Back in the days when we actually had good newspapers in Oklahoma, the best of the bunch was The Tulsa Tribune, an afternoon paper published by Jenkin Lloyd Jones until 1992, while the decline of afternoon papers in general was accelerating. For fifty years the Tribune and the rival Tulsa World had lived side by side, pooling their sales and distribution teams in a Joint Operating Agreement while occasionally sniping at each other on their editorial pages.

While JOAs do seem to serve a purpose — all else being equal, having two daily papers in a given town is an improvement over having just one — the end result is often the stronger paper paying the weaker one to go away. A particularly perverse example was the 1999 purchase of the San Francisco Chronicle by Hearst, which owned the San Francisco Examiner, the weak sister of the San Francisco JOA; under the terms of the buyout, Hearst would make a perfunctory effort to find someone to take the Examiner off their hands. The Department of Justice, expecting no buyer, raised the antitrust flag; eventually, the Examiner was spun off to the Fang family, owners of the three-times-a-week San Francisco Independent, in whose hands it remains today.

In Baghdad-by-the-Bay, at least, this story had sort of a happy ending: both papers are still alive, though the Chronicle still has about four times the circulation of the Examiner. More often, though, once the JOA ends, either by the expiration of its contract or the antsiness of its participants, that's it for newspaper competition. Goodbye, Miami News; goodbye, St. Louis Globe-Democrat — and goodbye, Tulsa Tribune.

In the Tribune's last op-ed, Ben Henneke, president emeritus of the University of Tulsa, once a World staffer, mused:

I know many of the editorial staff at the World. They will try to be evenhanded, fair, impartial, wise and many-voiced. In the future it will be volitional. It was mandatory when there was a Tribune.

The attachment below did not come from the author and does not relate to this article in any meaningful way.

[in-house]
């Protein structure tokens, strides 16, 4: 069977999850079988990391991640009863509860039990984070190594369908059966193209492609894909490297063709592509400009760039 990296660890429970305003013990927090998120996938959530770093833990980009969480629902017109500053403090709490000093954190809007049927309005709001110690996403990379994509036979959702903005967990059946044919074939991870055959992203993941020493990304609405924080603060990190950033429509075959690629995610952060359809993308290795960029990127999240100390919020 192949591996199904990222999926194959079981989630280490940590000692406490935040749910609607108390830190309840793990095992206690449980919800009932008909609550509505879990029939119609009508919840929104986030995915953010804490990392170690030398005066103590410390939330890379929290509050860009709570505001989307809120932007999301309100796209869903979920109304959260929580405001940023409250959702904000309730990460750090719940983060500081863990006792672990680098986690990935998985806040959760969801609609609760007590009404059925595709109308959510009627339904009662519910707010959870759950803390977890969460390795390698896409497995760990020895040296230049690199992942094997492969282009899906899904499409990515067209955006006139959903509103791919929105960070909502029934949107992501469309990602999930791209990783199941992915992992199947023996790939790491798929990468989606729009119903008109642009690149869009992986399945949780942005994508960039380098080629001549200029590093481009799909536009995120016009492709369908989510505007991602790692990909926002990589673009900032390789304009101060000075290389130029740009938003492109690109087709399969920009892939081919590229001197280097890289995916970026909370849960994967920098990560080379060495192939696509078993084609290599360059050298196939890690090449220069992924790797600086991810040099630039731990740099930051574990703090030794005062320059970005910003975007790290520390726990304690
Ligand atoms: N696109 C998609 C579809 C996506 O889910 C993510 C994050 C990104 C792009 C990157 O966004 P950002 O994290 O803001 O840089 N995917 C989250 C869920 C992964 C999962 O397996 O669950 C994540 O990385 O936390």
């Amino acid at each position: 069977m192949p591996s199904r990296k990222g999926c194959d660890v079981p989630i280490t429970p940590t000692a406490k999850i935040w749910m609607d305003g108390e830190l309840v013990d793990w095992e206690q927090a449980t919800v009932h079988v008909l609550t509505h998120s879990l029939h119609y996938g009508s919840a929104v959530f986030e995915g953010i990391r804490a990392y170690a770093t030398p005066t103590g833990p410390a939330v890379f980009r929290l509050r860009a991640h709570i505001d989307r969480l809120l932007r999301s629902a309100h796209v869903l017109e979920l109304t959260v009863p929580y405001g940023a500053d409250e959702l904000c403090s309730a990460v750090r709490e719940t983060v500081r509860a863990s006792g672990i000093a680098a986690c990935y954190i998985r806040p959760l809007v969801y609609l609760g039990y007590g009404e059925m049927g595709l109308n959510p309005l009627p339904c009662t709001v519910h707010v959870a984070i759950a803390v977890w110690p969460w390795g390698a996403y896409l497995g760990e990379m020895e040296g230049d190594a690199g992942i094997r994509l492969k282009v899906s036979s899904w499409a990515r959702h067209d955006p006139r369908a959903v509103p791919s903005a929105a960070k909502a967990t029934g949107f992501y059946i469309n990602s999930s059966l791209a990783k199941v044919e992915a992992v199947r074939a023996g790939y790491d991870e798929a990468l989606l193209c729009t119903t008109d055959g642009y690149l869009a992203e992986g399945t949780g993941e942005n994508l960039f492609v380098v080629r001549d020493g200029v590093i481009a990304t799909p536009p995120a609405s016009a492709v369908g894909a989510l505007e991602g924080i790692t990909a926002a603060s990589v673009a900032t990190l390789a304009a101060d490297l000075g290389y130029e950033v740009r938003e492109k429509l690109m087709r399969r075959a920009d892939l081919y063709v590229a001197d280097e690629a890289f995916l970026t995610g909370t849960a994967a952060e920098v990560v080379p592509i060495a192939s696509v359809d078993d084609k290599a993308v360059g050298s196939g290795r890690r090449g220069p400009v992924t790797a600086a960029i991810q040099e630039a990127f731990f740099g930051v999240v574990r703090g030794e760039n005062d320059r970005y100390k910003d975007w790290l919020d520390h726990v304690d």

The Tribune was a decidedly conservative paper, though its politics were confined to its opinion page. Jenkin Lloyd Jones took a dim view of modern culture: he once grumbled, "We are drowning our youngsters in violence, cynicism, and sadism piped into the living room and even the nursery. The grandchildren of the kids who once wept because the Little Match Girl froze to death now feel cheated if she isn't slugged, raped, and thrown into a Bessemer converter." But Jones was no curmudgeon either. In October of 1961, he addressed the Inland Daily Press Association in Chicago, and parts of his speech, titled Who Is Tampering with the Soul of America?, are still quoted today; Frosty Troy, editor of The Oklahoma Observer, who used to work for Jones, reprinted part of it in his 2002 Christmas letter to subscribers. After forty years, it still rings true, perhaps even more so with the rise of the Blogosphere. Said Jones:

We can learn a lesson from history. Twice before our British cousins appeared heading into a collapse of principle, and twice they drew themselves back. The British court reached an advanced state of corruption under the Stuarts. But the people rebelled. And in the wild days of George IV and William IV it looked as though Britain were rotting out again. But the people banged through the reform laws, and under Victoria went on to the peak of their power.

In this hour of fear, doubt and self-confusion let this be the story of America. Unless I misread the signs, a great number of our people are ready. Let there be a fresh breeze, a breeze of new honesty, new idealism, new integrity.

And there, gentlemen, is where you come in. You have typewriters, presses and a huge audience.

How about raising hell?

Jenkin Lloyd Jones' subtitle for this speech was The Stomach Turning Point. If you can find a better title for a news blog, use it.

The Vent

#317
17 November 2002

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 Copyright © 2002 by Charles G. Hill